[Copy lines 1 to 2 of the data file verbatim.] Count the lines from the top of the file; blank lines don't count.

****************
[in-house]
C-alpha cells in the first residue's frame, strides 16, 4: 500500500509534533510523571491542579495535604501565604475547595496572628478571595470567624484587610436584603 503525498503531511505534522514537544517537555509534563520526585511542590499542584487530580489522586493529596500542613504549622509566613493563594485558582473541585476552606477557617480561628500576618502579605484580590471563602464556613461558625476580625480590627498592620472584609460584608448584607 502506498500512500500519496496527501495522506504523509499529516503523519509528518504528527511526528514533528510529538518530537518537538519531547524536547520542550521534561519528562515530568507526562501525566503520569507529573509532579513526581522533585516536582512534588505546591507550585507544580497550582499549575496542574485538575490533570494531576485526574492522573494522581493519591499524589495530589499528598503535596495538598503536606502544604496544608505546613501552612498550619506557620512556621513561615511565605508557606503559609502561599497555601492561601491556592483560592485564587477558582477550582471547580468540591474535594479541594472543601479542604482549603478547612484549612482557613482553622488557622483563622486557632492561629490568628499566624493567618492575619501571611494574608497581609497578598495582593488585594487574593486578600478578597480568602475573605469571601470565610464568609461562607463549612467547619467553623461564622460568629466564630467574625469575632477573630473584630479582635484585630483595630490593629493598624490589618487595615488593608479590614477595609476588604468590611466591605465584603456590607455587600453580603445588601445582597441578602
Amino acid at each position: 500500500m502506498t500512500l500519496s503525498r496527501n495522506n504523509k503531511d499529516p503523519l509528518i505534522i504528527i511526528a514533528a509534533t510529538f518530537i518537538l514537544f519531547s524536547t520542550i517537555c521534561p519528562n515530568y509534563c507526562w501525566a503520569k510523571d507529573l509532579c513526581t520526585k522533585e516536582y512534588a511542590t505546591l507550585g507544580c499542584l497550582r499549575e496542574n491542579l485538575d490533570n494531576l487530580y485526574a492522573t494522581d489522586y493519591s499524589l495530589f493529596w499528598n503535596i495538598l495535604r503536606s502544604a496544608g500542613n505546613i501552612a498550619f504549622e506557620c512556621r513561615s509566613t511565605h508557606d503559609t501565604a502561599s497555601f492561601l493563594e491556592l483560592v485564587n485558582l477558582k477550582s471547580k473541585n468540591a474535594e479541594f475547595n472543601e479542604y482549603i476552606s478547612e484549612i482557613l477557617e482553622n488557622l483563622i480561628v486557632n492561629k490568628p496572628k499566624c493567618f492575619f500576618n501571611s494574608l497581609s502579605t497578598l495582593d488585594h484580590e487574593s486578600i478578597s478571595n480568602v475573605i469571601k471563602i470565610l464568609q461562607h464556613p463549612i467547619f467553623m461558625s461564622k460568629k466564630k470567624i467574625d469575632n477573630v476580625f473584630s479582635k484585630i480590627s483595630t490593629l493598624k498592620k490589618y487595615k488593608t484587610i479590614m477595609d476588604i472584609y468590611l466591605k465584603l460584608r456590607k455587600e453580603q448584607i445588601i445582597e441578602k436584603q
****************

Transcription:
[in-house]
C-alpha cells in the first residue's frame, strides 16, 4: 500500500509534533510523571491542579495535604501565604475547595496572628478571595470567624484587610436584603 503525498503531511505534522514537544517537555509534563520526585511542590499542584487530580489522586493529596500542613504549622509566613493563594485558582473541585476552606477557617480561628500576618502579605484580590471563602464556613461558625476580625480590627498592620472584609460584608448584607 502506498500512500500519496496527501495522506504523509499529516503523519509528518504528527511526528514533528510529538518530537518537538519531547524536547520542550521534561519528562515530568507526562501525566503520569507529573509532579513526581522533585516536582512534588505546591507550585507544580497550582499549575496542574485538575490533570494531576485526574492522573494522581493519591499524589495530589499528598503535596495538598503536606502544604496544608505546613501552612498550619506557620512556621513561615511565605508557606503559609502561599497555601492561601491556592483560592485564587477558582477550582471547580468540591474535594479541594472543601479542604482549603478547612484549612482557613482553622488557622483563622486557632492561629490568628499566624493567618492575619501571611494574608497581609497578598495582593488585594487574593486578600478578597480568602475573605469571601470565610464568609461562607463549612467547619467553623461564622460568629466564630467574625469575632477573630473584630479582635484585630483595630490593629493598624490589618487595615488593608479590614477595609476588604468590611466591605465584603456590607455587600453580603445588601445582597441578602